Resolution One: Make small but MIGHTY changes Unless you’ve been living in a plastic bubble over the past few years, you will know the serious impact that plastic and waste has on our planet. We’ve seen the documentary footage of sea birds regurgitating plastic to feed their chicks and beached whales with stomachs full of … Continue reading Why New Year’s Resolutions Matter – by Scarlet Pink
“Tis the season to be jolly” someone wrote over a hundred years ago in a carol, so it must be true, right? The soundtrack of our festive ‘experience’ reminds us repeatedly that Christmas is the most wonderful time of the year, where everybody’s having fun. Mariah’s high-pitched warbling and Slade’s manic “IT’S CHRISTMAS!” sums up … Continue reading It’s OK Not To Be OK – An Alternative Christmas Story by Scarlet Pink
From beer gardens to alleyways, public parks to community spaces; if it’s home to a few potted plants and some shrubbery, then nowadays pretty much anywhere can be a ‘secret garden.’ Most ‘secret’ gardens, are not actually meant to be secret, or they wouldn’t attract swarms of visitors. What’s the point of a beautiful garden, … Continue reading Middlesbrough’s Best Kept Secret – Nature’s World by Scarlet Pink
This week we're happy to share two pieces by Middlesbrough performance poet Chris Stewart. Chris describes himself as "a background extra in a Harvey Weinstein movie because it is literally true. He is snoze af - so woke he had to hit snooze. He's been in loads of magazines and things you wouldn't have heard of. … Continue reading Two poems by Chris Stewart
On Monday 13th May we will hold our second free 'digital storytelling' taster session, 1.30pm at Middlesbrough Central Library. Even if you are completely new to writing, or using iPads to make films, we can help you contribute to a simple group filmpoem - like this one, created in just 90 minutes by participants at … Continue reading Together, we create magic!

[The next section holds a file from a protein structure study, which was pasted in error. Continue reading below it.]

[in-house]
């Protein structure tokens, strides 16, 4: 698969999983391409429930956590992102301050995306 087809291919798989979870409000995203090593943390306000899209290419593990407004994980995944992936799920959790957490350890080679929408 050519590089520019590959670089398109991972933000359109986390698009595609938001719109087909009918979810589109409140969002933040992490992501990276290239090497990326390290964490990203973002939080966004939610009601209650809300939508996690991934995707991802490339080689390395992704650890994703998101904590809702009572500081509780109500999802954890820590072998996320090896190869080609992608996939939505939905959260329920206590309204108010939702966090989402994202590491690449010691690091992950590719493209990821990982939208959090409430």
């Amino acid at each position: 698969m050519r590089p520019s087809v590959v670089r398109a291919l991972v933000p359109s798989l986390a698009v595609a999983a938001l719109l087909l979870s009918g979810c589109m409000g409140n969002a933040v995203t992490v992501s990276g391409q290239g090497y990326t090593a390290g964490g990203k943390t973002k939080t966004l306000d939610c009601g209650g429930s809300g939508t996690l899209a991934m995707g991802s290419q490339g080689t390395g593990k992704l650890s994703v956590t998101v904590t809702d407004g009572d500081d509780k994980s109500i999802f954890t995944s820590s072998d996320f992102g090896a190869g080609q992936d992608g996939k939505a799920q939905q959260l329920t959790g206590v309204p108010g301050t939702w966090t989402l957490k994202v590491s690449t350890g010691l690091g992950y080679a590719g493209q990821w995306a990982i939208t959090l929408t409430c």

The final digital story from lats year's Celebrating Change is this from Tracy - and just in the nick of time, as we can now reveal that Arts Council England is supporting us for a second year! Watch this space for more details of taster sessions leading up to our project start date on Thursday … Continue reading A filmpoem by Tracy
Here's a digital story that's a lot of fun. Sandra took the shape of Rudyard Kipling's most famous poem "If", and made it into her own story. We hope you enjoy her ingenuity!
Today we hear from Lasha, who has twice sought asylum in the UK, and who has noticed changes to Middlesbrough. Changes worth celebrating!
As poetry-lovers mourn the passing of the wonderful Mary Oliver, we'd like to bring you this piece of memoir by Joyce. Like Mary Oliver, Joyce finds solace and a spiritual connection in nature. Although the fields and wild places of her childhood may be changed, some remain preserved, and all are celebrated. Have a peaceful … Continue reading A digital story by Joyce Skinner
Here's a simple photo-montage film using the Ken Burns effect, from our workshop participant Gwen. We love her story about how the loss of her beloved dog led to an unexpected influx of garden visitors... Remember, we'd love to feature poems, stories, memoirs and films by anyone who would like to celebrate the changes in … Continue reading A digital story by Gwen
The second digital story we'd like to share is by Fran Edwards, a regular member of our Celebrating Change monthly workshops in 2018. Some of her poetry and prose work has already appeared in earlier blog posts. You'll see Fran has used vintage footage of the Cannon Street area of Middlesbrough, captured by filmmaker Derek … Continue reading Jesus Saves by Fran Edwards
The last of our 'special mention' poems on the theme of changing home is from Alison Raybould. We just couldn't let it escape us, when it has its emotional heart so strongly in our native Teesside! ‘Pumps mean something different down there!’ At thirteen, that plimsoll line pounding and ‘Run For Home’ on the turntable, … Continue reading Pumps mean something different down there! by Alison Raybould